The Cleveland Browns and Cincinnati Bengals went toe to toe in Ohio’s Queen City Sunday. Baker Mayfield’s fifth touchdown pass lifted Cleveland over their rival, 37-34, with 11 seconds remaining. The Cleveland offense had gotten the ball back with just 1:06 remaining after Cincinnati scored the go-ahead touchdown.
Bengals fans are probably tired of hearing how good their rookie quarterback has been in losses but Joe Burrow is a future star in this league. He completed 35 of 47 passes for 406 yards, three touchdowns and one interception on the afternoon after throwing 61 passes in the first meeting between the two teams.
Relive all the action in the live blog below.
Why the Browns won
It was a slow start and boneheaded mistakes in critical situations that nearly cost Cleveland the game. Quarterback Baker Mayfield threw five incomplete passes, including an interception, to open the game. Cincinnati was moving the ball while Cleveland was anemic. The Browns were penalized five times for 40 yards, which does not sound bad but those lapses in judgment came in critical moments. Mayfield threw an interception intended for wide receiver Odell Beckham Jr., who was hurt on the play. Kevin Johnson was flagged for a pass interference on the Bengals’ second drive. It set them up with a first-and-goal from the Browns’ 1-yard line and it was converted into a touchdown. Despite it all, the Browns were able to overcome, rally together and stand victorious at the final whistle.
For years, the northeast Ohio team has been a franchise defined by its creative ways to lose: Dwayne Rudd removing his helmet in celebration and being flagged, the field goal attempt returned for a touchdown as time expired against Baltimore. The narrative has begun to change, whether it was Beckham’s game-sealing end-around for a touchdown against Dallas or Donovan Peoples-Jones’ acrobatic catch in the end zone during today’s game. Fans never consider a Browns game to be over until the clock hits 0:00, but maybe that is changing. Coach Kevin Stefanski has strengthened this team mentally and turned a losing culture into an expectation of victory. The current season may not end with a Lombardi Trophy but, for the first time since their 1999 return, fans are optimistic about the direction of the team.
Why the Bengals lost
The defense allowed 21 consecutive completions by Mayfield, which is a Browns franchise record. The league’s top rushing offense leaned on their 29th-ranked passing attack to rally back from a 17-10 halftime deficit. Cincinnati’s defense registered five quarterback hits but zero sacks. The defensive struggles and ill-timed penalties were costly in Week 7, and seven penalties and two turnovers are simply too much for a team expecting to achieve victory.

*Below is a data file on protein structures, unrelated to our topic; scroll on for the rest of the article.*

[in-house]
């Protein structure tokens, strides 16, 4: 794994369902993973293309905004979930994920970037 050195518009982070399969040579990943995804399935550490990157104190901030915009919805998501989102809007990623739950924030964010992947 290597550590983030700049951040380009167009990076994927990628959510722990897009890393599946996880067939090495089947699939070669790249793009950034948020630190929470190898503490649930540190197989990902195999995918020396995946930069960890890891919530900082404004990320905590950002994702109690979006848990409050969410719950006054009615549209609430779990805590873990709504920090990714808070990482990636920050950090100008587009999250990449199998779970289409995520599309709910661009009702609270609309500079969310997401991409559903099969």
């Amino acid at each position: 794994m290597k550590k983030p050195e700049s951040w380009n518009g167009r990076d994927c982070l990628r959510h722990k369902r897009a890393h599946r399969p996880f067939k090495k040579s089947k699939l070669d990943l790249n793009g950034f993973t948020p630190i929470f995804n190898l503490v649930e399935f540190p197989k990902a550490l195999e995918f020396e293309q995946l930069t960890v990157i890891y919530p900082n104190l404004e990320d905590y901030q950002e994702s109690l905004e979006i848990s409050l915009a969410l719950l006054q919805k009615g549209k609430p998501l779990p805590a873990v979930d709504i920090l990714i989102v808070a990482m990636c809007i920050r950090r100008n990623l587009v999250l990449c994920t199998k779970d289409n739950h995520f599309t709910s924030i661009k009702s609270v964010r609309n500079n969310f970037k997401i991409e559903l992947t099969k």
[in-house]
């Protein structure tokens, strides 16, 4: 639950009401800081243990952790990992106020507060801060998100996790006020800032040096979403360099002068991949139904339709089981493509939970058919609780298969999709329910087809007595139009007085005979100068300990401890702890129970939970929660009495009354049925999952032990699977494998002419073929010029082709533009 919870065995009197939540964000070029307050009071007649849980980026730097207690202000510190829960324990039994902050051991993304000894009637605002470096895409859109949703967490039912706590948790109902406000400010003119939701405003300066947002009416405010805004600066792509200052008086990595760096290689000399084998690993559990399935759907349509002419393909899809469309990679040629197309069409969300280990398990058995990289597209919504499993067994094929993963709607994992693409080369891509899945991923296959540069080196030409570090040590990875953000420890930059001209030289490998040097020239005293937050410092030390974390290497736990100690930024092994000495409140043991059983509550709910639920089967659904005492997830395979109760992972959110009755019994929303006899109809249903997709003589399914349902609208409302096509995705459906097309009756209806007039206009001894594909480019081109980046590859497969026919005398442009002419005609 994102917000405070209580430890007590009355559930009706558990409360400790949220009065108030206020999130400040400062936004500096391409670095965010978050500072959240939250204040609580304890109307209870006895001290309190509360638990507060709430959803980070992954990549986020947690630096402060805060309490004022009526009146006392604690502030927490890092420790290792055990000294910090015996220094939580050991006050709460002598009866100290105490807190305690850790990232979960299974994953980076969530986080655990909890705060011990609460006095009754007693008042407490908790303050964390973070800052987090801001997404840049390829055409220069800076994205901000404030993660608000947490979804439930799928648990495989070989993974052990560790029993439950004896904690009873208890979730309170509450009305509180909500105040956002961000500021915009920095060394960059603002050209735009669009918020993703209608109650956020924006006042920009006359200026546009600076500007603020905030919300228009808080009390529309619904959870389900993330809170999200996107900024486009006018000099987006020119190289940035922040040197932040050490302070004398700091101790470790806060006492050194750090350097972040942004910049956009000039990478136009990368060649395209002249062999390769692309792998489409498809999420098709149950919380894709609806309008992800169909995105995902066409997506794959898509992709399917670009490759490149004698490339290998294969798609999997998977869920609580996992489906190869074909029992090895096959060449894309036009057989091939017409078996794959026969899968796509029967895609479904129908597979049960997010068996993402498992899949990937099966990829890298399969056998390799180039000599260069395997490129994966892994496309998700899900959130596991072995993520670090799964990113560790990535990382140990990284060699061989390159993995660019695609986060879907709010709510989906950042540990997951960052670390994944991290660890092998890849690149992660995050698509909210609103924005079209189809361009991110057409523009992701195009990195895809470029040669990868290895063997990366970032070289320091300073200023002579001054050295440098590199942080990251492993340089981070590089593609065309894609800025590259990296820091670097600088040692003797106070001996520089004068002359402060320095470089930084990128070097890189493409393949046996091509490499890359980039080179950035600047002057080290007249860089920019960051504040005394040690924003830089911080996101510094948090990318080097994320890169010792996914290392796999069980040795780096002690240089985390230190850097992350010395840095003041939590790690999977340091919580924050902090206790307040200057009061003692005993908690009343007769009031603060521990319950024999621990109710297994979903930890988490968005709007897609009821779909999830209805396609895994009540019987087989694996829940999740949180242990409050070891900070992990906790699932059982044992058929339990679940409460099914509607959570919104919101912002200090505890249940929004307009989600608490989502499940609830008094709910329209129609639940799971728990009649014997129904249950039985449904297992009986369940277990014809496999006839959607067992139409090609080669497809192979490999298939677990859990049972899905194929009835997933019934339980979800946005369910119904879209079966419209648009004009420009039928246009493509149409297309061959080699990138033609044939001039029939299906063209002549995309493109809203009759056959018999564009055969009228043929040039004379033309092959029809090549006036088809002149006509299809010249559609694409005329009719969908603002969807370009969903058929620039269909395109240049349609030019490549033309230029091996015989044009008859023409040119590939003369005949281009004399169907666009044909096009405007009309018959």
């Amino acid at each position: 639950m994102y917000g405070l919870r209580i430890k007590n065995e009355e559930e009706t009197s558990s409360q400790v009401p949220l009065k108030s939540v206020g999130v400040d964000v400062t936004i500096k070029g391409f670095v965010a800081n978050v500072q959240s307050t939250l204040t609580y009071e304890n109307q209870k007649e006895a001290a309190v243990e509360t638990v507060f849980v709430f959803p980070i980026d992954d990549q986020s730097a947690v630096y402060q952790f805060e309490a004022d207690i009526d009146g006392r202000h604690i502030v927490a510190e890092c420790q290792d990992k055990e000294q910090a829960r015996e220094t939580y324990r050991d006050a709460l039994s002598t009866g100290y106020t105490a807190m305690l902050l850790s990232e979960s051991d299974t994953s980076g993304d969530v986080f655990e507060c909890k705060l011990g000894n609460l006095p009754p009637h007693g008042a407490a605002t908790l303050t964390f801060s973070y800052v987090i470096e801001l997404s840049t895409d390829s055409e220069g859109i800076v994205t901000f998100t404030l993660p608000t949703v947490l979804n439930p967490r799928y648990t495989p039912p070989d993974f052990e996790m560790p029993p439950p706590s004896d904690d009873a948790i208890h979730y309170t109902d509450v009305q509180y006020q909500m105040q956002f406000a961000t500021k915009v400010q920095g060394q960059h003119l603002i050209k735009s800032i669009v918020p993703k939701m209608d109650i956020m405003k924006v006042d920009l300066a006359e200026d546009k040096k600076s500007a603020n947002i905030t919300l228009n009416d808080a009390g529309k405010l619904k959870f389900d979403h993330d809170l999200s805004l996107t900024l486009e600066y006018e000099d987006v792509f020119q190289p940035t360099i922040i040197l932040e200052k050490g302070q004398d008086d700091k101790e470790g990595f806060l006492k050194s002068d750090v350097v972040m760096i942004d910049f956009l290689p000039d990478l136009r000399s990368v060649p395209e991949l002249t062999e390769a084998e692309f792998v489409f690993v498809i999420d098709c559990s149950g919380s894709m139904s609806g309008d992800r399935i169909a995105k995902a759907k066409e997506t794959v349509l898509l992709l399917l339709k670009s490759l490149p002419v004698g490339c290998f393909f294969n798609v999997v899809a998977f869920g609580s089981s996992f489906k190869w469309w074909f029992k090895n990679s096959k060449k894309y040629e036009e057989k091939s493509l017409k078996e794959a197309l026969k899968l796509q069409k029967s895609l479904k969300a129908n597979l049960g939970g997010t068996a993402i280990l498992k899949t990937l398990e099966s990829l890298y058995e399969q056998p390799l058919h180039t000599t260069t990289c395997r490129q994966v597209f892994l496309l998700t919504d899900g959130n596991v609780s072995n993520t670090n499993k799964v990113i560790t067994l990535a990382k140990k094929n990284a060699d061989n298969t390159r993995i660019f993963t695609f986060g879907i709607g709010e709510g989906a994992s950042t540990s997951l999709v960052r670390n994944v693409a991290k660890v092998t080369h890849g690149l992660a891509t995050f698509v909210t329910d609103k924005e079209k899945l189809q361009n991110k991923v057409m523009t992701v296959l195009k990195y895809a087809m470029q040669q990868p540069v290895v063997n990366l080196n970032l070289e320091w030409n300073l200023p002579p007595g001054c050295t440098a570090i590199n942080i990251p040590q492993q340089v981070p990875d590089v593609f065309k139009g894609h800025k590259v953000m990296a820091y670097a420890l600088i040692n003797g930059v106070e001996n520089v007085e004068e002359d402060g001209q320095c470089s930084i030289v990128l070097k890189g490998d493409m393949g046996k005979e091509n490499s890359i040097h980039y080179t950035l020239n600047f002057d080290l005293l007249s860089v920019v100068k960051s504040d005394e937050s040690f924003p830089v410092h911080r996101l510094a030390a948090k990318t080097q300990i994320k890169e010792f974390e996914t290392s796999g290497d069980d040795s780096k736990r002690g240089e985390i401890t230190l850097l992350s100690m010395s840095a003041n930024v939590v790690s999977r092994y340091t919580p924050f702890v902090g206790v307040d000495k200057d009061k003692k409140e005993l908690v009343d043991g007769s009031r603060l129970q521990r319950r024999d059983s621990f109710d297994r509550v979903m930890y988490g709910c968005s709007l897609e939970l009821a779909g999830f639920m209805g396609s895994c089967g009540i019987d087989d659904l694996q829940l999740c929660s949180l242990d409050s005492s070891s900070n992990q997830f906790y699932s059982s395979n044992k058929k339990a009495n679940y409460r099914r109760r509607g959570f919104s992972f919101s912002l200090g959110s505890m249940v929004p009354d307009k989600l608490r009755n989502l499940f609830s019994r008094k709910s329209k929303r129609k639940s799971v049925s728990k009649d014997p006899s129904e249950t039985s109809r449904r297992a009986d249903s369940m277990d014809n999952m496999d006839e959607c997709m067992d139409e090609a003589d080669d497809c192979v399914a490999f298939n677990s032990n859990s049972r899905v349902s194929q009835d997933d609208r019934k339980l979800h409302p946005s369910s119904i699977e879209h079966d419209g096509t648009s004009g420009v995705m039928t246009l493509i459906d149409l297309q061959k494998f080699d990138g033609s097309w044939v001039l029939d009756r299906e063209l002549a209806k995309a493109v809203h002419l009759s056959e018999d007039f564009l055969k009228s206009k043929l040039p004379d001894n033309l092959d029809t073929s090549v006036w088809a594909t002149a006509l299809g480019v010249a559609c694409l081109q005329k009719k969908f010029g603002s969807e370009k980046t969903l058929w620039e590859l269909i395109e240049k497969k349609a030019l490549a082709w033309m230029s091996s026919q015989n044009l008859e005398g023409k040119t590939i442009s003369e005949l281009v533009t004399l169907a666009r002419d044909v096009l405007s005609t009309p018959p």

For the second consecutive week, the Bengals were within arm’s reach of a win and managed to snatch defeat from the jaws of victory against a potential AFC playoff team.
Stats of the game
Burrow became the first rookie quarterback in franchise history to throw for 400-plus yards in a game. He is the second rookie, joining Patrick Mahomes, since 1950 to throw for 300-plus yards five times in the first seven games of a career.
Myles Garrett forced his fourth fumble of the season, which is a single-season record for the player. His seven sacks — including two more on Sunday — are the second-most in the NFL behind Rams defensive tackle Aaron Donald.
Play of the game
The Cincinnati offense, at their own 46-yard line on first-and-10, saw quarterback Joe Burrow drop back to pass looking for wide receiver A.J. Green. Instead, Green was on a different page and continued on a route longer than the throw by the rookie. Cornerback Terrence Mitchell had the pass thrown right to him with no one around him, and he dropped it. That interception may have been returned for a potential game-clinching touchdown, but instead, the play was an incomplete pass and the drive continued for the Bengals. Burrow made them pay by scoring a go-ahead touchdown. Prior to Cleveland’s game-winning drive, this missed opportunity was queued up as the game-defining sequence.
But Cleveland did complete a game-winning drive. With 1:06 remaining in the fourth quarter, Baker Mayfield and the Browns offense got the ball back at their own 25-yard line. Between the initial 13-yard completion to rookie wide receiver Donovan Peoples-Jones and the game-winning 24-yard touchdown pass to the same player, Mayfield completed 2 of 3 passes, with his first incompletion since the first quarter being a spike. It was a masterful rebound.